By Sunday we held the city. They’d all fled and Nagy started to bring in reforms and peel back some of the layers of repression. Those first two or three days I thought that the tanks would return but by Wednesday I finally agreed that we were free. On Saturday the word came that the Soviets had encircled the city. Freedom, it seems, is something that must be fought for over and over again but we were, and are, ready for that fight.
The attack they launched was coordinated and timed to perfection. I want to tell how we gallantly fought them off but the truth is that they had driven their tanks into the city and divided us before we managed to respond. So much for our great resistance we were split and splintered off into small groups. I think it is better this way; we could never beat them in a pitched battle, they are far too strong, but we can fight them in our small groups and then disappear and then attack again. They will not prevail, all we must do is stay free and stay fighting until the Americans come. We have been tuned, whenever we can, to Radio Free Europe. They tell us to keep up the fight and they encourage us to be bold.
I wish she was here now, today is November tenth. It is our anniversary and it is the first day since we were wed that I have awoke without the soothing sound of her breathing next to me. The priest who blessed our vows spoke of the two becoming one flesh and that is how it feels; I feel as though a part of me is not here, as though I were missing an arm or a leg. I know I should not feel this way – what kind of a man am I that one night without her and I am feeling this way? Will we not be reunited soon? I need to concentrate and focus.
She left yesterday afternoon with Miklós; they left by the back door to go and get some more ammunition and send a message to László. László has a long wave radio set and will be able to broadcast to the west; hopefully somebody, somewhere will pick up our message and will know the situation here and what we know of the enemy positions. I did not want her to go. At first I said that she could not but she ignored my pleas and told me that she must as she was the only one who knew László personally. I relented and accepted that they had to go. We did not kiss or say goodbye, she just disappeared out of the door with a look of determination.
I am lying here by the window in what used to be the bedroom of a second floor apartment in Csepel. They’ve pinned back our resistance but they have not quenched the flame and the more time passes the sooner it must be that the Americans will come. They will not desert us, we who fight now for liberty and for democracy. They are our brothers now and they will come. There is little left in the room that hasn’t been ransacked and we have used what furniture there is to strengthen our position.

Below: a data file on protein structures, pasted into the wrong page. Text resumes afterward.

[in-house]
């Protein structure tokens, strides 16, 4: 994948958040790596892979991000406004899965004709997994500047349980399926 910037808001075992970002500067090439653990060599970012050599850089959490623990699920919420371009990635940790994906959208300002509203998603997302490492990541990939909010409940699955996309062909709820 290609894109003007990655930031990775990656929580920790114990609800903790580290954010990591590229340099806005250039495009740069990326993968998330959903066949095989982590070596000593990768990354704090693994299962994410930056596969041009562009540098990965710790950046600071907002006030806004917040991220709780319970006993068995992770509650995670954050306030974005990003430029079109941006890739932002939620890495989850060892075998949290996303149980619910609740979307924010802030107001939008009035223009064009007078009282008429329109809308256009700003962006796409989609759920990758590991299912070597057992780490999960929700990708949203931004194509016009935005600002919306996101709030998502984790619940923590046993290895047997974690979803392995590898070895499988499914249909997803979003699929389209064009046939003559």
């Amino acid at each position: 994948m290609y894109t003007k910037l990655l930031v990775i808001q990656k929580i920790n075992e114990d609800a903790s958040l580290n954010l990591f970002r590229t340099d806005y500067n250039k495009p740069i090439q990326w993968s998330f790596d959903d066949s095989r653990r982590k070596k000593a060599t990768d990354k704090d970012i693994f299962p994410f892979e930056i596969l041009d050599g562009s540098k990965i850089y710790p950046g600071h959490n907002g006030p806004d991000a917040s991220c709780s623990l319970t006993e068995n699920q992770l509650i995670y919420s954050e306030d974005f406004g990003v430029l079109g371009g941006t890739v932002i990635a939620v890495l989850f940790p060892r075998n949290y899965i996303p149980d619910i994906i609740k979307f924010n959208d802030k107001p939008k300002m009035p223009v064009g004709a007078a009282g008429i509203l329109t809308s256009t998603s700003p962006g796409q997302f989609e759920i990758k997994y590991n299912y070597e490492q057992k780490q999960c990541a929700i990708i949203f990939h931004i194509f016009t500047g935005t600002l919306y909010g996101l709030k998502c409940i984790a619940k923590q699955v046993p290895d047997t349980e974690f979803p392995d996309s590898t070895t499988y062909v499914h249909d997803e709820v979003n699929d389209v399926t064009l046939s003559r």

From my window I can see right down the street that runs towards the city centre. There are Russian Tanks about four hundred yards away now and the occasional glimpse of infantry moving from house to house. Every so often I take a shot at one of those tanks; my rifle would never penetrate their armour but it lets them know that we’re still here. I’m watching for the next moment that an infantryman comes into view and then he’ll pay with his life.
A short time ago the shelling from the tanks stepped up. The noise of explosions has been shaking the building; there is no glass left in any of the windows here and the fronts of some of the houses have been blown in altogether. Every few moments another round hits home and a billow of dust and smoke streaks out into the street. I hope that she is safe, part of me hopes that she never comes back here; László lives away from the brunt of this attack.
Miklós has arrived back but she is not with him. His arm, if you can still refer to it as such, is in a terrible state. She is not with him. My heart nearly gave out when I saw him return alone. He was shaking terribly and barely able to speak through the pain but he managed to tell some of what happened. He said that they separated when they left here, she took a back route to avoid the worst of the shelling but he had to take the main street. He was dashing past the front of one of the buildings along the street when a tank round smashed into it. He must have been hit by the rubble when the front of the building collapsed into the street. The arm is beyond repair, we all know that, though no one has said it. We have laid him out on a mattress in the passage so he is away from any more shelling. I think that he has broken ribs too and his breathing is shallow and slow. I went through to try and give him some company but he is sullen and won’t look me in the eye.
Another round just hit next door and the wall that joins it to this place has fallen in entirely. It sags open onto the street a ghastly rupture in what was once a home. The Americans must come soon, they must relieve us or reinforce us. They will not let us down, freedom will prevail.
There is no need for the window now, we can take our shots out through the hole in the wall. I killed one of them only a few minutes ago – at least, I assume he was dead. He was kicking in the door of a boarded up shop, they’re only a hundred yards away now, and I hit him first shot. He fell like a bag of rocks but there is no satisfaction in it. I just want it to be over. I have fought enough and now I want to enjoy our freedom, I want to take her to the country and to do the things that normal couples do.
The thud of tank rounds has stopped. I’ve crawled across to the last remaining piece of cover between me and the street. I craned forward moments ago to survey the damage. The street is a mess of rubble and ruins and the soviet troops are real close now, close enough to hear them speaking. We’re holding fire at the moment while János sets up our machine gun. They’ll blow the apartment if we open up on them now so we’ll wait until they’re close enough to spit on and then we’ll have them. A plane just went overhead and I hoped that it was the American Airborne. There was no sign of paratroops though, unless they’ve dropped them elsewhere.
I can see in the rubble of the street a handbag just like hers. It’s strange how you notice such things and how everyday objects remind you of ones you love. I hope that she is safe, I hope that she is safe. Poor Miklós is groaning and every sound reminds me that she is still out there. János has the machine gun at the top of the stairwell; they may make it up to the first floor but they’ll never get to the second. That leaves me to pick off the men in the street. We can hold this building, we can hold our freedom. The troops are kicking in the door of our building now, so I must put down the pen and take up the sword once more. Today is November Tenth, and today we will win our freedom.
Story and Photos by Peter Jobes, © 2010 – 2015. All Rights Reserved.